These are what might seem to some to be relatively small numbers if they've been impressed by ridiculous "high current" claims of some amplifiers(e.g., 50 or more amperes), but current requirements are controlled by Ohm's Law, not manufacturer hype. So, there would be no specific "amperage recommendations" and typical home electrical wiring is more than capable of meeting any possible requirements.


Close. Your formula is derived from P=I^2R which is tecnically not pertinent to this situation. This formula is used to calculate power dissapation in a purely resistve cicuit where the voltage and current are in phase. Losses.

For peak wall current, without the circuit power factor, the best we can do is P= E x I. Where I = P/E. We can assume the voltage is ~120v (canada), so 500w/120v = 4.167A

But this is also incorrect, as 500w is the RMS output of the amp under very specific conditions, such as input signal level and gain settings. The actual AC draw of the amplifier must be a combination of the in phase (watts) and out of phase components (Vars) of the power supply circuit.

The power supply section is what is being referenced by current input here. Keepng the DC cap filter full after rectification, plus transformer losses, plus circuit component losses, is what the branch circuit sees as AC current draw. The DC current rushing in to fill the empty reserve cap and filter the voltage across the bridge rectifier can be SUBstantial. At startup and prolonged peaks the cap needs to be recharged and draws on the circuit to reach peak voltage again.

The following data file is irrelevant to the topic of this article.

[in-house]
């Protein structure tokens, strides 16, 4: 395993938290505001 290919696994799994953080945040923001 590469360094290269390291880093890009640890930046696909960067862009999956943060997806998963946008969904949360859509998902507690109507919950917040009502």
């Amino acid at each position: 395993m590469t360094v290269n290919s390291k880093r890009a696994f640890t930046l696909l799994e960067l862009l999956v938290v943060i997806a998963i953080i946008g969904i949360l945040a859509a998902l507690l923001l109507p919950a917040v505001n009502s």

The output ampere rating quoted by manufacturers is at certain frequencies under max gain and signal input in the output circuit. The output transistors are saturated. These are theoretical numbers for actual calculations, as under normal music or soundtrack situations they likely would not be present. What the large numbers can tell us is how well sized the power supply circuit is matched to the output section of the amplifier, or if there is active current limiting designed into the circuit. This is also why the "doubling down" of amplifiers is a relevant figure. Floyd Toole uses the "power cube measurement" which follows the same logic.

Unless you listen to sine waves or tones from a frequency generator, a calculator wont give you the answer. An ammeter with peak current readout will.

What a nerd, eh? laugh

Re: Power Requirements for EP500 V3
papester #401068 02/15/14 09:11 AM
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Audio amplifiers, including internal sub amplifiers, don't operate at the 120 volts measured at the wall outlet. The transformer in the power supply section steps that voltage down to perhaps 40 volts. Using 120, either resulting in 500/120 for about 4 amperes, or in another iteration of Ohm's Law(E/R)120/4 for 30 amperes, doesn't give relevant results.

The somewhat simplistic calculations above using square root(power/impedance)are adequate to give the poster information as to the currents in effect at various power levels.


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Enjoy the music, not the equipment.


Re: Power Requirements for EP500 V3
papester #401070 02/15/14 11:53 AM
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Nerd Fight! Nerd Fight!